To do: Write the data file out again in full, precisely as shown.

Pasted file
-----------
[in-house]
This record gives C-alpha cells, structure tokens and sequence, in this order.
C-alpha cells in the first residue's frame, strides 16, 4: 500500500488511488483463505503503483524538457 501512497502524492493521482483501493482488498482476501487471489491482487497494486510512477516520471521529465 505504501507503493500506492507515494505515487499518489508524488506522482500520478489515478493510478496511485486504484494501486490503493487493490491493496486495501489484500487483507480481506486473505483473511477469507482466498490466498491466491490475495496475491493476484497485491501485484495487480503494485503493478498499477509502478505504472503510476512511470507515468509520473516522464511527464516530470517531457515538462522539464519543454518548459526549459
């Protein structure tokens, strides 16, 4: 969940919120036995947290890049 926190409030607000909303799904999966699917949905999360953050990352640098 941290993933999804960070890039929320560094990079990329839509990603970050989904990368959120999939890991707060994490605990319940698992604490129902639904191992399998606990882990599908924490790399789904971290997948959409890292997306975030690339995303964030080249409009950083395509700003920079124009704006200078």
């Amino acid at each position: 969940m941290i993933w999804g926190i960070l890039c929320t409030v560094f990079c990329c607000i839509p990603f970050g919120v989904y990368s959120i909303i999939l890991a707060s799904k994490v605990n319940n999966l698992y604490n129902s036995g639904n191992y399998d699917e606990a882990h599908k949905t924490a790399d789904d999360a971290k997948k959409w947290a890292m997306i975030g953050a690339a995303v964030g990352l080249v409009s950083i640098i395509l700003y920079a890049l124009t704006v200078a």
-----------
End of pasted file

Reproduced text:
[in-house]
This record gives C-alpha cells, structure tokens and sequence, in this order.
C-alpha cells in the first residue's frame, strides 16, 4: 500500500488511488483463505503503483524538457 501512497502524492493521482483501493482488498482476501487471489491482487497494486510512477516520471521529465 505504501507503493500506492507515494505515487499518489508524488506522482500520478489515478493510478496511485486504484494501486490503493487493490491493496486495501489484500487483507480481506486473505483473511477469507482466498490466498491466491490475495496475491493476484497485491501485484495487480503494485503493478498499477509502478505504472503510476512511470507515468509520473516522464511527464516530470517531457515538462522539464519543454518548459526549459
């Protein structure tokens, strides 16, 4: 969940919120036995947290890049 926190409030607000909303799904999966699917949905999360953050990352640098 941290993933999804960070890039929320560094990079990329839509990603970050989904990368959120999939890991707060994490605990319940698992604490129902639904191992399998606990882990599908924490790399789904971290997948959409890292997306975030690339995303964030080249409009950083395509700003920079124009704006200078």
């Amino acid at each position: 969940m941290i993933w999804g926190i960070l890039c929320t409030v560094f990079c990329c607000i839509p990603f970050g919120v989904y990368s959120i909303i999939l890991a707060s799904k994490v605990n319940n999966l698992y604490n129902s036995g639904n191992y399998d699917e606990a882990h599908k949905t924490a790399d789904d999360a971290k997948k959409w947290a890292m997306i975030g953050a690339a995303v964030g990352l080249v409009s950083i640098i395509l700003y920079a890049l124009t704006v200078a």